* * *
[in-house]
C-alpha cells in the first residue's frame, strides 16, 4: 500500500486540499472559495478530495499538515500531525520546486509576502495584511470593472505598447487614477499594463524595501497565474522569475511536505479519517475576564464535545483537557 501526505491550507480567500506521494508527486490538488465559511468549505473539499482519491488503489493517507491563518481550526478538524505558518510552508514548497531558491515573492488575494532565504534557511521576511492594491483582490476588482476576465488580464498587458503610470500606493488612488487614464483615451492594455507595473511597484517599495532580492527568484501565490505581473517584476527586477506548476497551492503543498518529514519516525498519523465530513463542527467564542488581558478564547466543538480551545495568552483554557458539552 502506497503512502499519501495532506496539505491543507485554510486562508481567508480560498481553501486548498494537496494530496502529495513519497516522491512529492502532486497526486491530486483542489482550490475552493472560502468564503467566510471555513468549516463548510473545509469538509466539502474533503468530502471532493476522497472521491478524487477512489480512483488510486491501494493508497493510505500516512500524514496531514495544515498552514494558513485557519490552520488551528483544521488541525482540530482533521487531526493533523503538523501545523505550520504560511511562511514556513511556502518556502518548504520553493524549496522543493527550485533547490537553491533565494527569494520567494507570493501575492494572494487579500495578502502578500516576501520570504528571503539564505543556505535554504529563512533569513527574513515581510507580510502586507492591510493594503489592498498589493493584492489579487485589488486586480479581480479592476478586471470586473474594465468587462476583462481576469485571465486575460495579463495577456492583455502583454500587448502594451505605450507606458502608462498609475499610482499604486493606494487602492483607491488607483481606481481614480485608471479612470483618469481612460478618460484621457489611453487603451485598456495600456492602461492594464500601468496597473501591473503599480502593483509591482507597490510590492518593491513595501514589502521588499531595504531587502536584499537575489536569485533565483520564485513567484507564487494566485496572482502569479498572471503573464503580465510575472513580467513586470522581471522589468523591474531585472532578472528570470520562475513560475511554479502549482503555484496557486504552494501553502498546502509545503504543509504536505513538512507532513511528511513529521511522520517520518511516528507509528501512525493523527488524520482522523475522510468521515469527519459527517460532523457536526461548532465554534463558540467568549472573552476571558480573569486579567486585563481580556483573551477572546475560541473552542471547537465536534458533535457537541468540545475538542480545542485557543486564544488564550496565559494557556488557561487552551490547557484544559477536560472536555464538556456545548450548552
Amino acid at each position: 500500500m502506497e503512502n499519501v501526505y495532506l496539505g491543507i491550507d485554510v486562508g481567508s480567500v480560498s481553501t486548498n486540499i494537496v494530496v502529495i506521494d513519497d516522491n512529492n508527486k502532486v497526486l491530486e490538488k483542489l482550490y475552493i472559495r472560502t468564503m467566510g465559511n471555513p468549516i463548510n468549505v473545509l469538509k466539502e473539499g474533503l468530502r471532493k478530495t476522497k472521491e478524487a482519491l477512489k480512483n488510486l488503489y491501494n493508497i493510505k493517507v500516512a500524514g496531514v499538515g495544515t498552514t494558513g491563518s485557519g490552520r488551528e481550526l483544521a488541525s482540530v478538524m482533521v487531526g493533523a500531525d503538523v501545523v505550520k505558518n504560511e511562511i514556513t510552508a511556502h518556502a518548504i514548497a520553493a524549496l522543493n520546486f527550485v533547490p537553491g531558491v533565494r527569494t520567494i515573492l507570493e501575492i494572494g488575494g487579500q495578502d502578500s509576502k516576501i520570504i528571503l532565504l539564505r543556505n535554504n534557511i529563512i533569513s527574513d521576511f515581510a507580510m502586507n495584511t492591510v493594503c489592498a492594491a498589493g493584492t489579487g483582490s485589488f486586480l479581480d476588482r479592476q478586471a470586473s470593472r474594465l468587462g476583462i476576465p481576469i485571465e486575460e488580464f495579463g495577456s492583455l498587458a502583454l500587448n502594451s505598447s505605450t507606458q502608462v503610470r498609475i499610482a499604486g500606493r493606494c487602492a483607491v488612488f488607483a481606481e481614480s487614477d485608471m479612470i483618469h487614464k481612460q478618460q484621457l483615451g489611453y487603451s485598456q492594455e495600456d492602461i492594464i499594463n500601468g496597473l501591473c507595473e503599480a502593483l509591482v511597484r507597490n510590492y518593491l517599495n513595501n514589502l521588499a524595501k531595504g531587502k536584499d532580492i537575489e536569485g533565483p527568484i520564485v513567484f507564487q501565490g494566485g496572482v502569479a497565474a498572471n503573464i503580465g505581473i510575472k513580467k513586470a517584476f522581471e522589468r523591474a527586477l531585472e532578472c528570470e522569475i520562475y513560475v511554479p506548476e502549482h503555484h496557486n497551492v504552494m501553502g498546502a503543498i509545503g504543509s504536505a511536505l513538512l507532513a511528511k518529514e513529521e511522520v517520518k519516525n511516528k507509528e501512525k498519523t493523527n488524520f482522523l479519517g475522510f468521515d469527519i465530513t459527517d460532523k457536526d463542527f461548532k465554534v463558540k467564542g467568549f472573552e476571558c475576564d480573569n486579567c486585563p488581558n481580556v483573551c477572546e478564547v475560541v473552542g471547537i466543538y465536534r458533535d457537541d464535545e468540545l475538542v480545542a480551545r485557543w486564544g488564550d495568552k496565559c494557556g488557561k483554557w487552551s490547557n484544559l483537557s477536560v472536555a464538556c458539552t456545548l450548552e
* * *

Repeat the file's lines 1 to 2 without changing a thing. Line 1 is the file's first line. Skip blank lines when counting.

[in-house]
C-alpha cells in the first residue's frame, strides 16, 4: 500500500486540499472559495478530495499538515500531525520546486509576502495584511470593472505598447487614477499594463524595501497565474522569475511536505479519517475576564464535545483537557 501526505491550507480567500506521494508527486490538488465559511468549505473539499482519491488503489493517507491563518481550526478538524505558518510552508514548497531558491515573492488575494532565504534557511521576511492594491483582490476588482476576465488580464498587458503610470500606493488612488487614464483615451492594455507595473511597484517599495532580492527568484501565490505581473517584476527586477506548476497551492503543498518529514519516525498519523465530513463542527467564542488581558478564547466543538480551545495568552483554557458539552 502506497503512502499519501495532506496539505491543507485554510486562508481567508480560498481553501486548498494537496494530496502529495513519497516522491512529492502532486497526486491530486483542489482550490475552493472560502468564503467566510471555513468549516463548510473545509469538509466539502474533503468530502471532493476522497472521491478524487477512489480512483488510486491501494493508497493510505500516512500524514496531514495544515498552514494558513485557519490552520488551528483544521488541525482540530482533521487531526493533523503538523501545523505550520504560511511562511514556513511556502518556502518548504520553493524549496522543493527550485533547490537553491533565494527569494520567494507570493501575492494572494487579500495578502502578500516576501520570504528571503539564505543556505535554504529563512533569513527574513515581510507580510502586507492591510493594503489592498498589493493584492489579487485589488486586480479581480479592476478586471470586473474594465468587462476583462481576469485571465486575460495579463495577456492583455502583454500587448502594451505605450507606458502608462498609475499610482499604486493606494487602492483607491488607483481606481481614480485608471479612470483618469481612460478618460484621457489611453487603451485598456495600456492602461492594464500601468496597473501591473503599480502593483509591482507597490510590492518593491513595501514589502521588499531595504531587502536584499537575489536569485533565483520564485513567484507564487494566485496572482502569479498572471503573464503580465510575472513580467513586470522581471522589468523591474531585472532578472528570470520562475513560475511554479502549482503555484496557486504552494501553502498546502509545503504543509504536505513538512507532513511528511513529521511522520517520518511516528507509528501512525493523527488524520482522523475522510468521515469527519459527517460532523457536526461548532465554534463558540467568549472573552476571558480573569486579567486585563481580556483573551477572546475560541473552542471547537465536534458533535457537541468540545475538542480545542485557543486564544488564550496565559494557556488557561487552551490547557484544559477536560472536555464538556456545548450548552